The download speed offered by Swedish operator TeliaSonera’s LTE (Long-Term Evolution) network never exceeded 12M bps when tested by market research company Northstream, a far cry from the “up to 50Mbps” promised on the provider’s Web site.
In December, TeliaSonera became the first operator in the world to offer commercial LTE services, in the central parts of Stockholm and Oslo.
Northstream used a Samsung Electronics modem and the broadband-measuring site Bredbandskollen to conduct the test. While Northstream found the download speed disappointing, the service’s upload speed of 5M bps (bits per second) proved impressive, according to a corporate blog post from Wednesday.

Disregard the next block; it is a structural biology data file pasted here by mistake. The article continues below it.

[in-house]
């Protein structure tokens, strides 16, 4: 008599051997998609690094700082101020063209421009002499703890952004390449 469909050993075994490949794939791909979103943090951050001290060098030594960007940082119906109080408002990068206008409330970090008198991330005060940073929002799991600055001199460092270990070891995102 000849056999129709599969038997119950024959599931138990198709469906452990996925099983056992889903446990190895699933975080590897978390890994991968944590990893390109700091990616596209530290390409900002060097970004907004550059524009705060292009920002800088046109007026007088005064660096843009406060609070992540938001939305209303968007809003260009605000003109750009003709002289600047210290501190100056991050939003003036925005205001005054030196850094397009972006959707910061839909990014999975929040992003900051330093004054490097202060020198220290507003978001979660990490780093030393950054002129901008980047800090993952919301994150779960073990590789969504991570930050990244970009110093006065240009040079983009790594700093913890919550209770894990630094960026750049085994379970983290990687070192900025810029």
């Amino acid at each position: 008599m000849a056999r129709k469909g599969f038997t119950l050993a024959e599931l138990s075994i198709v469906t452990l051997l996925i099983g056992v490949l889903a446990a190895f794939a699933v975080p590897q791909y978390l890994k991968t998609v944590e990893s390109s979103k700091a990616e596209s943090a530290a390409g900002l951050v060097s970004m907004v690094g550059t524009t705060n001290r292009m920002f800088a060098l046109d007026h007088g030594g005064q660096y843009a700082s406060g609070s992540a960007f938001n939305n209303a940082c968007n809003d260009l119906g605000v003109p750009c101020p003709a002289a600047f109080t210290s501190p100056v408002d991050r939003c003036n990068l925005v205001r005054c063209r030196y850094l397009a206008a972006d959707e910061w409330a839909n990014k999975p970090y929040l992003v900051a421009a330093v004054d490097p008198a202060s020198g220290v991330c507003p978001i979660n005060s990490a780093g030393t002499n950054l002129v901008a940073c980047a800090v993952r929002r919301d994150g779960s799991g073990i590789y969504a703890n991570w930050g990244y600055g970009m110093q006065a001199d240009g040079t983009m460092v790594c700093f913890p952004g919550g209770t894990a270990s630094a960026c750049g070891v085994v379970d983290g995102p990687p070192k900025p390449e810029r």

During TeliaSonera’s launch event, download speeds that exceeded 40M bps were achieved, judging by Bredbandskollen. The upload speeds measured were more in line with the 5M bps that Northstream experienced.
TeliaSonera’s LTE network, which uses spectrum in the 2.6GHz band, is still in its infancy. The distance from Northstream’s offices to a base station could explain the lower-than-expected download speed, according to Northstream CEO Bengt Nordström.
“It seems like the capacity drops off fast as the distance from a base station increases,” said Nordström.
Questions to TeliaSonera about the distance from its offices to a base station went unanswered, according to Nordström.
TeliaSonera does not want to enter a technical discussion on why Northstream was not able to get higher speeds, according to a spokeswoman.
The actual bandwidth in any kind of mobile network will vary depending on where you are, the number of users in the network and what kind of service the subscriber is using, she said.